Warren Schmidt (Jack Nicholson) and his wife live parallel lives, but she makes him buy a Winnebago so they can travel once he retires from his mind-numbing job as an insurance actuary. When she dies unexpectedly, Schmidt, for whom life has no meaning, “adopts” an African orphan, Ndugu, whom he sees on a late-night television commercial. He then sets out in his recreational vehicle to see the country and documents his travels in letters sent to the young boy. Schmidt only goes through the motions of living until his journey sets him free. The heart of the film is in the very touching ending when the nun sends a gift from Ndugu to Schmidt, showing that we are all connected in a bond of love.
Driving Miss Daisy
This Academy Award-winning film, based on the play by Alfred Uhry, is now a classic. Jessica Tandy is Daisy Werthan, a rich Jewish lady in Atlanta. Her driver is Hoke Colburn, played by Morgan Freeman. Their improbable friendship grew out of the mutual respect each of them learned and bestowed on the other, transcending all preconceived notions, prejudice, and bias. The story offers viewers a way forward as a society based on personal relationships built on the belief in our shared human dignity.
The Joy Luck Club (1993)
Films that tell women’s stories well are few in the United States. American-made films that feature stories about Asians, or Asian-Americans, are fewer. But in The Joy Luck Club, based on the best-selling novel by Amy Tan, four mature Chinese-born women in San Francisco meet to play mah-jongg, eat, and tell stories from their lives. They reveal the terrors of their hidden pasts that give rise to conflicts between them and their American-born daughters. This leads to understanding and ways to move forward.
Television
The Newsroom (HBO, Sundays, 10 p.m.): This new comedy/drama from award-winning writer Aaron Sorkin traces the action in a cable-television newsroom. Fast pace, faster talking characters, intelligent and informed scripts, and current political and cultural situations create an ample playground for Sorkin’s considerable talent and political leanings. The Newsroom stars Jeff Daniels and Emily Mortimer.
CATHOLIC CLASSIFICATIONS
A-1 General patronage
A-2 Adults and adolescents
A-3 Adults
L Limited adult audience
O Morally offensive

The USCCB's Office for Film and Broadcasting gives these ratings. See www.usccb.org/movies/index.htm.

Find reviews by Sister Rose and others at www.CatholicMovieReviews.org.

Thank you for your comments. Editors will review all posts before they are visible on the website.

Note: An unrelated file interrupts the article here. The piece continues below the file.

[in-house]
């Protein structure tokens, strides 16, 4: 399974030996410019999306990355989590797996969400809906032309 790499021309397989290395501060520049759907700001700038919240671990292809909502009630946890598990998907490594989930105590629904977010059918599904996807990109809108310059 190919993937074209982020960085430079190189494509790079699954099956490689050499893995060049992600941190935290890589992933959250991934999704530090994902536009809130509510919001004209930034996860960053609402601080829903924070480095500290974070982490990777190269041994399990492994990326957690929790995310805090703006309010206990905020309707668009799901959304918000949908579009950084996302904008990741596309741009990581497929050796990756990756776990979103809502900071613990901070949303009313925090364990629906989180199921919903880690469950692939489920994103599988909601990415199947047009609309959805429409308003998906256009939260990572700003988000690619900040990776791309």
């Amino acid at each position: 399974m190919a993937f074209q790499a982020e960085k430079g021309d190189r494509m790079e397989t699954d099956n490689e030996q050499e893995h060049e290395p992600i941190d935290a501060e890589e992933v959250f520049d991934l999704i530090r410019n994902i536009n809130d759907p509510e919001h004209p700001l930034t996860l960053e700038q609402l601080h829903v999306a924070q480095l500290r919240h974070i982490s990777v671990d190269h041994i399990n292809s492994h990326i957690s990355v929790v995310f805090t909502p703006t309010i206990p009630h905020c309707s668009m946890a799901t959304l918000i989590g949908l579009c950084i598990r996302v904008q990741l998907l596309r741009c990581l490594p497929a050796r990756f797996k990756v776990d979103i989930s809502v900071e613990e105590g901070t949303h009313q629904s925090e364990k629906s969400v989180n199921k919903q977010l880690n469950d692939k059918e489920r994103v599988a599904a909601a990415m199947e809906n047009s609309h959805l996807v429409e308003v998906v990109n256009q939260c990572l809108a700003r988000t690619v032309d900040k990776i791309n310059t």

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John Paul II: “Open wide the doors to Christ,” urged John Paul II during the homily at the Mass when he was installed as pope in 1978. <br /><br />Born in Wadowice, Poland, Karol Jozef Wojtyla had lost his mother, father and older brother before his 21st birthday. Karol’s promising academic career at Krakow’s Jagiellonian University was cut short by the outbreak of World War II. While working in a quarry and a chemical factory, he enrolled in an “underground” seminary in Kraków. Ordained in 1946, he was immediately sent to Rome where he earned a doctorate in theology. <br /><br />Back in Poland, a short assignment as assistant pastor in a rural parish preceded his very fruitful chaplaincy for university students. Soon he earned a doctorate in philosophy and began teaching that subject at Poland’s University of Lublin. <br /><br />Communist officials allowed him to be appointed auxiliary bishop of Kraków in 1958, considering him a relatively harmless intellectual. They could not have been more wrong! <br /><br />He attended all four sessions of Vatican II and contributed especially to its <em>Pastoral Constitution on the Church in the Modern World</em>. Appointed as archbishop of Kraków in 1964, he was named a cardinal three years later. <br /><br />Elected pope in October 1978, he took the name of his short-lived, immediate predecessor. Pope John Paul II was the first non-Italian pope in 455 years. In time, he made pastoral visits to 124 countries, including several with small Christian populations. <br /><br />He promoted ecumenical and interfaith initiatives, especially the 1986 Day of Prayer for World Peace in Assisi. He visited Rome’s Main Synagogue and the Western Wall in Jerusalem; he also established diplomatic relations between the Holy See and Israel. He improved Catholic-Muslim relations and in 2001 visited a mosque in Damascus, Syria. <br /><br />The Great Jubilee of the Year 2000, a key event in John Paul’s ministry, was marked by special celebrations in Rome and elsewhere for Catholics and other Christians. Relations with the Orthodox Churches improved considerably during his ministry as pope. <br /><br />“Christ is the center of the universe and of human history” was the opening line of his 1979 encyclical, <em>Redeemer of the Human Race</em>. In 1995, he described himself to the United Nations General Assembly as “a witness to hope.” <br /><br />His 1979 visit to Poland encouraged the growth of the Solidarity movement there and the collapse of communism in central and eastern Europe 10 years later. He began World Youth Day and traveled to several countries for those celebrations. He very much wanted to visit China and the Soviet Union but the governments in those countries prevented that. <br /><br />One of the most well-remembered photos of his pontificate was his one-on-one conversation in 1983 with Mehmet Ali Agca, who had attempted to assassinate him two years earlier. <br /><br />In his 27 years of papal ministry, John Paul II wrote 14 encyclicals and five books, canonized 482 saints and beatified 1,338 people. <br /><br />In the last years of his life, he suffered from Parkinson’s disease and was forced to cut back on some of his activities. <br /><br />Pope Benedict XVI beatified John Paul II in 2011, and Pope Francis canonized him in 2014. American Catholic Blog Lord, may I have balance and measure in everything—except in Love. —St. Josemaría Escrivá